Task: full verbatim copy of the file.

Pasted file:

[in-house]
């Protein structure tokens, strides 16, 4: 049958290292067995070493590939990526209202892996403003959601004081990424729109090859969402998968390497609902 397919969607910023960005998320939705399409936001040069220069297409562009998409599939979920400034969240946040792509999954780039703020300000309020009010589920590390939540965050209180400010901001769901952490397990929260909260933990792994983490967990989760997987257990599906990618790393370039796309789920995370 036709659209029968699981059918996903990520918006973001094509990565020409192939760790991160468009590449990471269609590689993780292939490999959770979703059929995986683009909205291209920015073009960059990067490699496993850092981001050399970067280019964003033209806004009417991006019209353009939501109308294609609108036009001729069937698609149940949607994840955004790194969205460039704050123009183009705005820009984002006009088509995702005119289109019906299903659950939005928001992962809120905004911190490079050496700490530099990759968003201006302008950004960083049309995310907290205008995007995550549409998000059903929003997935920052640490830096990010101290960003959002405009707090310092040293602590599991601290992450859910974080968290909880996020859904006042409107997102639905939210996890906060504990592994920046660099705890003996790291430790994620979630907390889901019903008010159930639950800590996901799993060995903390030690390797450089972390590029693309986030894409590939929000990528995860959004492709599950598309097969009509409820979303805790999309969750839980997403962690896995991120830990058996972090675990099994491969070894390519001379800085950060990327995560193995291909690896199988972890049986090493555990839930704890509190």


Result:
[in-house]
């Protein structure tokens, strides 16, 4: 049958290292067995070493590939990526209202892996403003959601004081990424729109090859969402998968390497609902 397919969607910023960005998320939705399409936001040069220069297409562009998409599939979920400034969240946040792509999954780039703020300000309020009010589920590390939540965050209180400010901001769901952490397990929260909260933990792994983490967990989760997987257990599906990618790393370039796309789920995370 036709659209029968699981059918996903990520918006973001094509990565020409192939760790991160468009590449990471269609590689993780292939490999959770979703059929995986683009909205291209920015073009960059990067490699496993850092981001050399970067280019964003033209806004009417991006019209353009939501109308294609609108036009001729069937698609149940949607994840955004790194969205460039704050123009183009705005820009984002006009088509995702005119289109019906299903659950939005928001992962809120905004911190490079050496700490530099990759968003201006302008950004960083049309995310907290205008995007995550549409998000059903929003997935920052640490830096990010101290960003959002405009707090310092040293602590599991601290992450859910974080968290909880996020859904006042409107997102639905939210996890906060504990592994920046660099705890003996790291430790994620979630907390889901019903008010159930639950800590996901799993060995903390030690390797450089972390590029693309986030894409590939929000990528995860959004492709599950598309097969009509409820979303805790999309969750839980997403962690896995991120830990058996972090675990099994491969070894390519001379800085950060990327995560193995291909690896199988972890049986090493555990839930704890509190």